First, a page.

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Neuroanatomy is the branch of anatomy that studies the anatomical organization of the nervous system. In vertebrate animals, the routes that the myriad nerves take from the brain to the rest of the body (or "periphery"), and the internal structure of the brain in particular, are both extremely elaborate. As a result, the study of neuroanatomy has developed into a discipline in itself, although it also represents a specialization within neuroscience. The delineation of distinct structures and regions of the brain has figured centrally in investigating how it works. For example, much of what neuroscientists have learned comes from observing how damage or "lesions" to specific brain areas affects behavior or other neural functions.
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The human nervous system is divided into the central and peripheral nervous systems. The central nervous system consists of the brain and spinal cord, and plays a key role in controlling behavior. The peripheral nervous system is made up of all the neurons in the body outside of the central nervous system, and is further subdivided into the somatic and autonomic nervous systems. The somatic nervous system is made up of afferent neurons that convey sensory information from the sense organs to the brain and spinal cord, and efferent neurons that carry motor instructions to the muscles. The autonomic nervous system also has two subdivisions. The sympathetic nervous system is a set of nerves that activate what has been called the "fight-or-flight" response that prepares the body for action. The parasympathetic nervous system instead prepares the body to rest and conserve energy.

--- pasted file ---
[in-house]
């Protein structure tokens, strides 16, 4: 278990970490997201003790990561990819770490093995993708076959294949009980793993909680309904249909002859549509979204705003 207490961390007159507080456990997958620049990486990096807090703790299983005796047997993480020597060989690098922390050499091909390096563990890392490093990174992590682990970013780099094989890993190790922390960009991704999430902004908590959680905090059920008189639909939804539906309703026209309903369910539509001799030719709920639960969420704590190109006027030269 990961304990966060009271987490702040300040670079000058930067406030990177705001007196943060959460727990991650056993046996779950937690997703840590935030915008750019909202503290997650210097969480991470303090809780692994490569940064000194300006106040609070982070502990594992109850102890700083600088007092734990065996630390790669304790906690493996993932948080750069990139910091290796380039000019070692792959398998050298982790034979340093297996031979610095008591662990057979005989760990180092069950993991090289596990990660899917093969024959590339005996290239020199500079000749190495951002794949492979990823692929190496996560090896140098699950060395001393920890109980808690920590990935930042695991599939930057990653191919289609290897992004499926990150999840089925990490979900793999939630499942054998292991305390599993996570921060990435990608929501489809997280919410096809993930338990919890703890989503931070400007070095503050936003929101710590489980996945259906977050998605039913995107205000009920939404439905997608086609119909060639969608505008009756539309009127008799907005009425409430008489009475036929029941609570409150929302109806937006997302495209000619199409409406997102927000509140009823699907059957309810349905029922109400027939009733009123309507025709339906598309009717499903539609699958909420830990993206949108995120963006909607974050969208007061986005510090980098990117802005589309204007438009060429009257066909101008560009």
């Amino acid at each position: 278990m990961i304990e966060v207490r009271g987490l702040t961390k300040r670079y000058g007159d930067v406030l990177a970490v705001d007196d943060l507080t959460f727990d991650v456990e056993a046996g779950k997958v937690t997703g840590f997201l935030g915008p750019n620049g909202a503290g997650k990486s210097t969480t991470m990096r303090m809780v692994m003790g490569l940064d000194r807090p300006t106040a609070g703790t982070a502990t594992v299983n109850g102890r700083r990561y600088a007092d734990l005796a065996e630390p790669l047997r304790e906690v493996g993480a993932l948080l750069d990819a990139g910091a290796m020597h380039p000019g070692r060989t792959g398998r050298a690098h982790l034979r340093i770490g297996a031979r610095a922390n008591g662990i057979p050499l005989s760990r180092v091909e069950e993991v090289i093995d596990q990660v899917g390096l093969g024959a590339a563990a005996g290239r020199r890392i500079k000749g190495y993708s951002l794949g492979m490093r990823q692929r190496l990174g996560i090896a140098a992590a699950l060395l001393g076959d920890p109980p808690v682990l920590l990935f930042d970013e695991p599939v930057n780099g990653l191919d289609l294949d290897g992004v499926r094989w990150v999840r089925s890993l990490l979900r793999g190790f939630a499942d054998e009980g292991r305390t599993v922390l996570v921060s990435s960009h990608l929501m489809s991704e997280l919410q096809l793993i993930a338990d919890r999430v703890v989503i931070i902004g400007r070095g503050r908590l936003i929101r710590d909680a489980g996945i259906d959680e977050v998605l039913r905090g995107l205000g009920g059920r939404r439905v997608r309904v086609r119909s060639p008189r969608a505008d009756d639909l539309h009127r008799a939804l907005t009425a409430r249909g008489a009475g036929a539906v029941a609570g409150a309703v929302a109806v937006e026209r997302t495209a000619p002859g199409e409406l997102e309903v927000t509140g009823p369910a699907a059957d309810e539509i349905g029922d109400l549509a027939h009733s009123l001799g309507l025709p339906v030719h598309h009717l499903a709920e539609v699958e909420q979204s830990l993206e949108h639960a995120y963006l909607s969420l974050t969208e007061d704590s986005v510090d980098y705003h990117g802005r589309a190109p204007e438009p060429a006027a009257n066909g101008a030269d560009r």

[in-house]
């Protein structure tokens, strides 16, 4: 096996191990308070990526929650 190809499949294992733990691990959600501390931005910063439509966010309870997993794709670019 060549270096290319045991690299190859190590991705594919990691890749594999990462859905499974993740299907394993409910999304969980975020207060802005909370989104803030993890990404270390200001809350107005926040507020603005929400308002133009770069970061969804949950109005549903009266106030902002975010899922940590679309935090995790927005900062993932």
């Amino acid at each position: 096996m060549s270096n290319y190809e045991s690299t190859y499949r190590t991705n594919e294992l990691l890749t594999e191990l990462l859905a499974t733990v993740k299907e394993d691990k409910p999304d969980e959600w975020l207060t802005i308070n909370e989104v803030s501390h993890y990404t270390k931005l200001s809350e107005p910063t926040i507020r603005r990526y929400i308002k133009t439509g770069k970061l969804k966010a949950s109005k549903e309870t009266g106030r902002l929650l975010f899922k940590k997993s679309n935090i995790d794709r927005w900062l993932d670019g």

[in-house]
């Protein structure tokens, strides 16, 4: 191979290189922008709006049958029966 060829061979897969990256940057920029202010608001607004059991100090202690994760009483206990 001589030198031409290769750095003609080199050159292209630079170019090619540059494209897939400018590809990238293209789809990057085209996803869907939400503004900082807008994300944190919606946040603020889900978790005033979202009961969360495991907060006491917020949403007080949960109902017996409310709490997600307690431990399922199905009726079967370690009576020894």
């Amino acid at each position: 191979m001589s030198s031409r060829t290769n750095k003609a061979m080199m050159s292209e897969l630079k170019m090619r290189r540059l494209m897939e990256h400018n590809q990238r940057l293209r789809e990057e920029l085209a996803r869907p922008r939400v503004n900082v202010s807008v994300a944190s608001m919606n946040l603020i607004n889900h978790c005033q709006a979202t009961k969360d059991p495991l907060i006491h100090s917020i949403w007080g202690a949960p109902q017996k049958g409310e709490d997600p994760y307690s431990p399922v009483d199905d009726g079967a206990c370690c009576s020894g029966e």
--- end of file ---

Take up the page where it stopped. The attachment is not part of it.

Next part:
Categories: Nervous system | Neuroanatomy
|This article is licensed under the GNU Free Documentation License. It uses material from the Wikipedia article "Neuroanatomy". A list of authors is available in Wikipedia.|